8 Slide 8 of 21 MSL 101, Lesson 5: US Military Customs & Courtesy Rev. Apr 2006  When reporting to an officer in his office:  Remove your headgear  Knock  Wait for response and enter  Approach within two steps of the officer’s desk  Halt, Salutes, and reports, "Sir (Ma’am), Private Jones reports.“  The salute is held until the report is completed and the salute has been returned by the officer  When the business is completed, the soldier salutes, holds the salute until it has been returned, executes the appropriate facing movement, and departs. Reporting Indoors

9 Slide 9 of 21 MSL 101, Lesson 5: US Military Customs & Courtesy Rev. Apr 2006 Reporting Outdoors  When reporting outdoors, the soldier moves rapidly toward the officer, halts approximately three steps from the officer, salutes, and reports (as when indoors). When the soldier is dismissed by the officer, salutes are again exchanged. If under arms, the soldier carries the weapon in the manner prescribed for saluting.

10 Slide 10 of 21 MSL 101, Lesson 5: US Military Customs & Courtesy Rev. Apr 2006 Reporting for Pay  When reporting for pay, the soldier answers "Here, Sir (Ma’am)," or "Here, Sergeant," when his name is called, salutes the officer making payment (in this instance, the officer does not return the salute), reports, "Sir (Ma’am), Private Jones reports for pay," counts the money as it is handed to him, signs the pay voucher, and leaves the room without saluting again.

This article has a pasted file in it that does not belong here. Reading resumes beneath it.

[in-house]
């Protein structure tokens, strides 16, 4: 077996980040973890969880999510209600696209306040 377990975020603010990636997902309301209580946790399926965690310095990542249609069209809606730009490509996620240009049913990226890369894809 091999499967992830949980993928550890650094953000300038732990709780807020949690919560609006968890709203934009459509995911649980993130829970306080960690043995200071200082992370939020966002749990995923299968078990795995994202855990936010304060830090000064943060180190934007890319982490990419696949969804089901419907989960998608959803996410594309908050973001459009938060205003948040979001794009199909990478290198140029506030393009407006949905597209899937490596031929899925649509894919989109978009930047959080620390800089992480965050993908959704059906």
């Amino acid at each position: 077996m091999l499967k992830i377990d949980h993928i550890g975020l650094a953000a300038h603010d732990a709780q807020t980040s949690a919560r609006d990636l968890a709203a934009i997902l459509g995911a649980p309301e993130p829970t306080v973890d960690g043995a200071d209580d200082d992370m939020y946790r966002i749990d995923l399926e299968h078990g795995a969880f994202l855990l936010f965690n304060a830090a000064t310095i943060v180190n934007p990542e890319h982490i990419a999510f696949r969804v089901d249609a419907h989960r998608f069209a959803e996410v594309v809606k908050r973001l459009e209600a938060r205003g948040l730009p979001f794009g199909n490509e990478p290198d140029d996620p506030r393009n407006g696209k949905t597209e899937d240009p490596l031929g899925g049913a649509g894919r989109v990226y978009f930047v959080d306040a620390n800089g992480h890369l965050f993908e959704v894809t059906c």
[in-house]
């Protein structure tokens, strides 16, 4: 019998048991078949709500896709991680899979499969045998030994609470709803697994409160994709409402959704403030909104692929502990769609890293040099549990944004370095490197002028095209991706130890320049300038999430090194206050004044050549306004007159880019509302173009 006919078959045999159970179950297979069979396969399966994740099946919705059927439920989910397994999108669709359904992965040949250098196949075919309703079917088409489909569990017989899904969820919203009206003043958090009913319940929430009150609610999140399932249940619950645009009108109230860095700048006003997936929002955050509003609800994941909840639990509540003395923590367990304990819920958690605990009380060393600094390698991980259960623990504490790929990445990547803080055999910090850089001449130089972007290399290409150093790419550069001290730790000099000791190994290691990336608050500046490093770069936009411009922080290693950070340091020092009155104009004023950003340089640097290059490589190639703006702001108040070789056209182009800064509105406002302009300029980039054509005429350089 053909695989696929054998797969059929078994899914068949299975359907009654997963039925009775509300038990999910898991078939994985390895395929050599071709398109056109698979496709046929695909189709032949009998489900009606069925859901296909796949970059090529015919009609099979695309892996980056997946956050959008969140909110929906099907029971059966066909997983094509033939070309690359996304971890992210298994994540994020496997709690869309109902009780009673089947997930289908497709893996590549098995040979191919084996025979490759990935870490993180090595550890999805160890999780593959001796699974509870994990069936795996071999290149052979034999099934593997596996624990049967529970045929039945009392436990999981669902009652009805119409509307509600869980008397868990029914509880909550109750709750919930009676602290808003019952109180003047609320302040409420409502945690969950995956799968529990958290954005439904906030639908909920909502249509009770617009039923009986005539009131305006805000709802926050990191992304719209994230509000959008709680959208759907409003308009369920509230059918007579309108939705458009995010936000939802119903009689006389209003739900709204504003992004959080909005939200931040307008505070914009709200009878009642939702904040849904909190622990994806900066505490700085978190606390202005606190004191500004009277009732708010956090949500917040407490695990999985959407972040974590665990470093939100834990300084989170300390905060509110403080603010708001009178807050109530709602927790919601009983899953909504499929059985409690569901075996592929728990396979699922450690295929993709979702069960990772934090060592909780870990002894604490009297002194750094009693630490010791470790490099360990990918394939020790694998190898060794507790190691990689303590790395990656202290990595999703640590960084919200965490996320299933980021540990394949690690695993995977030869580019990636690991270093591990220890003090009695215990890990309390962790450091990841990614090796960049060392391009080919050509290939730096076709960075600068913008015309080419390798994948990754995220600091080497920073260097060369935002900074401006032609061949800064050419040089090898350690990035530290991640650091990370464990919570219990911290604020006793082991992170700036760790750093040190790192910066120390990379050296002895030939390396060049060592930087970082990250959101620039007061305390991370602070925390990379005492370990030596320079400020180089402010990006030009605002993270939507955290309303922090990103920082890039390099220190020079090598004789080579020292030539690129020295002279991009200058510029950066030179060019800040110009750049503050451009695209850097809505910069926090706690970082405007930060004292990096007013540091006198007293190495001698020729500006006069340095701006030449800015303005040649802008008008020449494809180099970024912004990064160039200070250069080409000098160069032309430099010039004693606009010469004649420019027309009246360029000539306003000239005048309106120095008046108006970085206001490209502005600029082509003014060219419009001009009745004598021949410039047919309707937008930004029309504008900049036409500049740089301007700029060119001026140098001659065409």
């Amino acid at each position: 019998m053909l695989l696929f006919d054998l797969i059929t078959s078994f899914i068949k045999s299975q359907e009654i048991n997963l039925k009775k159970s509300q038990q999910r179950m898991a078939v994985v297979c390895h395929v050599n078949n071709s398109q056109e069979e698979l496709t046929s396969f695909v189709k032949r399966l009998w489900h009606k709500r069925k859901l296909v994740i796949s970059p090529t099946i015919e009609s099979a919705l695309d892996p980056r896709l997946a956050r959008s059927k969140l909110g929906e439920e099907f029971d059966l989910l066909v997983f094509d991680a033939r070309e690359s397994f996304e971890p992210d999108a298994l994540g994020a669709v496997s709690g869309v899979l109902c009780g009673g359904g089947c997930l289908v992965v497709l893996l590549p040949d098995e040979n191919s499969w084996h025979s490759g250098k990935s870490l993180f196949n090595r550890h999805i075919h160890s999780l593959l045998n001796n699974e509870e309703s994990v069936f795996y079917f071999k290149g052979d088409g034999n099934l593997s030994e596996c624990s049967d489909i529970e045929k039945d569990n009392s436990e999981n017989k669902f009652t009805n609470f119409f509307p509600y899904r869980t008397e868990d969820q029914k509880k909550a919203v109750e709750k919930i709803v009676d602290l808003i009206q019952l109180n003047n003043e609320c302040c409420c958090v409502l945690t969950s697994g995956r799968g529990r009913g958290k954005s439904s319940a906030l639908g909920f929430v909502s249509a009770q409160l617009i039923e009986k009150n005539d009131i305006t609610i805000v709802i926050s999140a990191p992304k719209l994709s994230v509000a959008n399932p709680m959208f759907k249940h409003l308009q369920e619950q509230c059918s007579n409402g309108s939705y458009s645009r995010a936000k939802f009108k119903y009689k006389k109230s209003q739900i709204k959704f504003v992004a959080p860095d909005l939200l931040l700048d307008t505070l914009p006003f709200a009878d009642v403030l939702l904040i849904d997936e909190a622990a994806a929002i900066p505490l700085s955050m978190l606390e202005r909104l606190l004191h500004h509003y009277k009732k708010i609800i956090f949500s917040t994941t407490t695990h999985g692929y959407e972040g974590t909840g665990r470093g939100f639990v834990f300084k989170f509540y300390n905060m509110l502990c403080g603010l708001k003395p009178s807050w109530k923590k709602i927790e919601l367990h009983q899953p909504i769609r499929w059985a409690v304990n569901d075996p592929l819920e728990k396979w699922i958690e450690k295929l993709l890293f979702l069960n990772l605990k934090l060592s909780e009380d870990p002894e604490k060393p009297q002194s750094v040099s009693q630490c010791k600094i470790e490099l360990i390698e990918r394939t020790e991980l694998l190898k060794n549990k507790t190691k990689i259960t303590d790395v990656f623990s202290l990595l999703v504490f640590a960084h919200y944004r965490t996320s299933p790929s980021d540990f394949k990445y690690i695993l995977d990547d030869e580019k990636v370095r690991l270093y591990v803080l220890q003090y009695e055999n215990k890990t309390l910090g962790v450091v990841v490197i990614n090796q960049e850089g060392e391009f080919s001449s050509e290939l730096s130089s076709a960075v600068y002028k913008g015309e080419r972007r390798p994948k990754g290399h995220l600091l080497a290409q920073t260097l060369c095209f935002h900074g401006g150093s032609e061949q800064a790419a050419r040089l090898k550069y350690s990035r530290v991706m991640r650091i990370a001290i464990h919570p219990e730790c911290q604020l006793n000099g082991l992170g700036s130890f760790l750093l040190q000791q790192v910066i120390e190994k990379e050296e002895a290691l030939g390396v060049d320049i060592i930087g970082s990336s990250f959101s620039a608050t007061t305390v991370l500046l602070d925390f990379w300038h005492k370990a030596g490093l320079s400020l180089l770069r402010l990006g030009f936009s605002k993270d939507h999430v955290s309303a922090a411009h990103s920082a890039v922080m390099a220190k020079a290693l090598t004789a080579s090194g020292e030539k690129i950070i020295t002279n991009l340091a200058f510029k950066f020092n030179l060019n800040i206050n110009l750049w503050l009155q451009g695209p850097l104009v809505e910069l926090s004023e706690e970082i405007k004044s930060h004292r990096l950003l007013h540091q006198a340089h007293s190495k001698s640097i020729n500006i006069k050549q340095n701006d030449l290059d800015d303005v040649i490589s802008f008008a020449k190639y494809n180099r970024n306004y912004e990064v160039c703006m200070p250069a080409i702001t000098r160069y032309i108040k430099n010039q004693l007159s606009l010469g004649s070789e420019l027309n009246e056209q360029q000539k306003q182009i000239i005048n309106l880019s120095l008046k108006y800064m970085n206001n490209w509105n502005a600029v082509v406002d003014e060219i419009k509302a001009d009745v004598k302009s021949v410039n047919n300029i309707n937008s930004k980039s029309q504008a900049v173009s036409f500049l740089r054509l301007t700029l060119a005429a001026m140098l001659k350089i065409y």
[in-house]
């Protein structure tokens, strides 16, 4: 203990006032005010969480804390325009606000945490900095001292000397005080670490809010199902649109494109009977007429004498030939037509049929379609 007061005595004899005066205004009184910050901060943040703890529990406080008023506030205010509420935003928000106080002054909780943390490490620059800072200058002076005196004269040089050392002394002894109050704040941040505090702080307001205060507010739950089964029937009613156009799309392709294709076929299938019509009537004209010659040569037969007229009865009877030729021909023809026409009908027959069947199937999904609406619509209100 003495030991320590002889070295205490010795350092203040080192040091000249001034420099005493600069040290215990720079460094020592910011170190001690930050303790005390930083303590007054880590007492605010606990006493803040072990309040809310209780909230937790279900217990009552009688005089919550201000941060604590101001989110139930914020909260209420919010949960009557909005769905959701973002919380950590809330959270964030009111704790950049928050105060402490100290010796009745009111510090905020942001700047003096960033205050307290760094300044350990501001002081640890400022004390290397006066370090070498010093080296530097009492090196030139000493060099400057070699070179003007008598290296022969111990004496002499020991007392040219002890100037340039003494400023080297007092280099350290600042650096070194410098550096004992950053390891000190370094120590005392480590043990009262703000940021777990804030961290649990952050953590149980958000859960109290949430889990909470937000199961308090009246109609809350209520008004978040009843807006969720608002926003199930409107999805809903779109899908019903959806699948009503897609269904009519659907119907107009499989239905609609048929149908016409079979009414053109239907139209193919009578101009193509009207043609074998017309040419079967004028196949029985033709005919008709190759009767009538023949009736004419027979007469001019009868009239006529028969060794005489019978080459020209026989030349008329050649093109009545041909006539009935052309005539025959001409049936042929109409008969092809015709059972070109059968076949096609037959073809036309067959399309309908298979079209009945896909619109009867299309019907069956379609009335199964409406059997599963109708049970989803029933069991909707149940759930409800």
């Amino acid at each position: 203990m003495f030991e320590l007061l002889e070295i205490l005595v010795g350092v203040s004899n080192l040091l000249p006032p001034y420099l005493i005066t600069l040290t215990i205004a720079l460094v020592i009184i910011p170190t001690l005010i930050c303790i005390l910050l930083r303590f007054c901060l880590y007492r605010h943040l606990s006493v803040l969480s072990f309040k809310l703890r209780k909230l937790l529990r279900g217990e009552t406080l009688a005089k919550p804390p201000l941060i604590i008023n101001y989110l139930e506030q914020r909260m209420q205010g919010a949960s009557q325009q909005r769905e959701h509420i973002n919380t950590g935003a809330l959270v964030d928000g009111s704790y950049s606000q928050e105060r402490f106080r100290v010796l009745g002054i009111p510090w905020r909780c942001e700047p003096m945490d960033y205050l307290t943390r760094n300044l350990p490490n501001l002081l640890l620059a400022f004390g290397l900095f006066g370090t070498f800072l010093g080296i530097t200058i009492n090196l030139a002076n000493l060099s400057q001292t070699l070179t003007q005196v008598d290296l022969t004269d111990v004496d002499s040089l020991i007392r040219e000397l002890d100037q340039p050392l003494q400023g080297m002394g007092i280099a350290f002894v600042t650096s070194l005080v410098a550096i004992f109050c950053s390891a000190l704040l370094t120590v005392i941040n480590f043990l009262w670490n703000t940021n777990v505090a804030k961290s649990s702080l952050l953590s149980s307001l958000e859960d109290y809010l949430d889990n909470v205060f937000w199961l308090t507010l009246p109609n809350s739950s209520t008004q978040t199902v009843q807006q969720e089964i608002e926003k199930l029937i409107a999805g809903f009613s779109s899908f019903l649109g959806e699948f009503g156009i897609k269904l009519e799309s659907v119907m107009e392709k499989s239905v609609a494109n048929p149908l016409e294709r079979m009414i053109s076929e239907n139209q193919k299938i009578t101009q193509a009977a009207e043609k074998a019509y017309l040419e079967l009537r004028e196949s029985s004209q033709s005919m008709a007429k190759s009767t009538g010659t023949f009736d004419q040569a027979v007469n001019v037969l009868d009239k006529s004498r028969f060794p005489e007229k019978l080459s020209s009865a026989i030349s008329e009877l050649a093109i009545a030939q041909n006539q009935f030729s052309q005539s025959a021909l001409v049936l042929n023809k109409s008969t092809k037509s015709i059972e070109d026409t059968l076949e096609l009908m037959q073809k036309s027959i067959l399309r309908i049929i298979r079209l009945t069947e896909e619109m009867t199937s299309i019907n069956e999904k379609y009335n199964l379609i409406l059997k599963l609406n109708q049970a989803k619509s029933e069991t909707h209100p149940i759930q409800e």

11 Slide 11 of 21 MSL 101, Lesson 5: US Military Customs & Courtesy Rev. Apr 2006  The practice of saluting officers in official vehicles (recognized individually by grade or identifying vehicle plates and/or flags) is considered an appropriate courtesy.  Not required to be rendered by or to personnel who are driving or riding in privately owned vehicles except by gate guards, who render salutes to recognized officers in all vehicles unless their duties make the salute impractical.  When military personnel are drivers of a moving vehicle, they do not initiate a salute (AR ). Saluting Persons in Vehicles

12 Slide 12 of 21 MSL 101, Lesson 5: US Military Customs & Courtesy Rev. Apr 2006  Individuals in formation do not salute or return salutes except at the command Present, ARMS.  The individual in charge salutes and acknowledges salutes for the entire formation.  Commanders of organizations or detachments that are not a part of a larger formation salute officers of higher grade by bringing the organization or detachment to attention before saluting.  When in the field under battle or simulated battle conditions, the organization or detachment is not brought to attention. An individual in formation at ease or at rest comes to attention when addressed by an officer. Saluting in Formation